From: ArcGuard | #020 If you get behind, you stay behind. Once you control the map, it's game over.
And you've not supported this assertion at all. What about a mistake or a brilliant play? Both can easily break map control.
I'll post it again, because you have not answered it.
If it is the case that once you get behind, then you lose, then where do brilliant plays and mistakes factor in?
As for the rest of your post, Vaunt covered that. Your whole objection is based off your assuming an extremely restrictive interpretation of his words, rather than one that fits well with his claim. Look up "Principle of charity".
I would like to posit that Halo 4 is more about map control than any previous Halo. Although it's not necessarily set map locations.
Assuming a roughly equal skillset the team with the lead will stay in the lead providing they function as a team.
Hypothetical 4v4: Team A and Team B
Both teams get off to a good start 2 players on each team earning ordinance drops within the first 10 kills. Team A receives rocket launcher and sniper rifle for theirs. Both players on Team B get the following choices:Frag/Splaser/Overshield, being on a small map and both already having frags in loadout they both take overshield. Advantage : Team A because of randomness Team A passes the drops off to the 2 players who got assists and are thus closer to drops themselves. Match continues only Team A takes the lead due to superior firepower, and receives a drop before Team B netting them a Saw. After which they retreat to a fairly defensible position and wait. Team B is now on the attack and manages a few kills while taking minimum casualties and receives a drop consisting of Pulse/Scattershot/Speedboost. They choose Scattershot. With Team A still in the lead, Team B needs to make up ground. Scattershot manages to double kill Saw and Sniper but is killed along with his Teammate by Rocket and DMR. Team A earns another ordinance drop from this netting them a FRC. Match continues with Team B getting some kills but is never able to break their defense due to Team A instantly respawning and never having to move from their position because all of their power weapons are delivered right to them.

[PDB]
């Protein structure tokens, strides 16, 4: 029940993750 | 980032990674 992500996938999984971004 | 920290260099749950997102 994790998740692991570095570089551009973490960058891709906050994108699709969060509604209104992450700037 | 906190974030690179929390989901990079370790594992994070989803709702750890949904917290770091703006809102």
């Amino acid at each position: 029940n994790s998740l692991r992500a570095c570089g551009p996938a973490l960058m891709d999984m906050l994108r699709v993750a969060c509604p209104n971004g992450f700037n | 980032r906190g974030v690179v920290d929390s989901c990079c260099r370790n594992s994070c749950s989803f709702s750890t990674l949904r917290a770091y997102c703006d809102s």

Team B loses not because of less skill but simple randomness and the very beginning. Due to the nature of ordinance Team A basically got to choose where and how B could attack them.
"What really makes me mad is how people think adding randomness into a game is "evolving" it or "innovating" it. NO.
Let's just say rockets spawn every 2 minutes. If you're not there at 2 minutes, and the other team gets rockets, that's on you. That's your bad.
Because the weapons are random, it's not your fault nor could you have planned that another player has a power weapon. This game has EVERYONE having a power weapon, it's ridiculous. One recent game of BTB there were 5 players at one time who had the binary rifle. Yeah, because that's fun?
What the hell was 343 thinking? Why change something that wasn't broken? "Hey, better players keep beating worse players to the power weapons, that's not fair for them being better. Let's make it so that everyone can get power weapons regardless of skill in the game. It will make it more fair."
The guy who gets a bunch of assists going 2-6 shouldn't get a binary rifle as a crutch to compete with players going 13-4 getting the choice between a concussion rifle and some stupid speed boost."
Too true. I keep hearing that all these negative changes is the game "evolving." What I loved about halo, what always kept me coming back for more, was the even grounds and the intensity of the fights (due to skill and strategy needed to consistently succeed). This stuff in 4 is simply all over the place. I have to pick a perk to pick up grenades from a guy that I kill, but THAT GUY over there presses his bumper and sees exactly what I'm doing behind two sets of walls?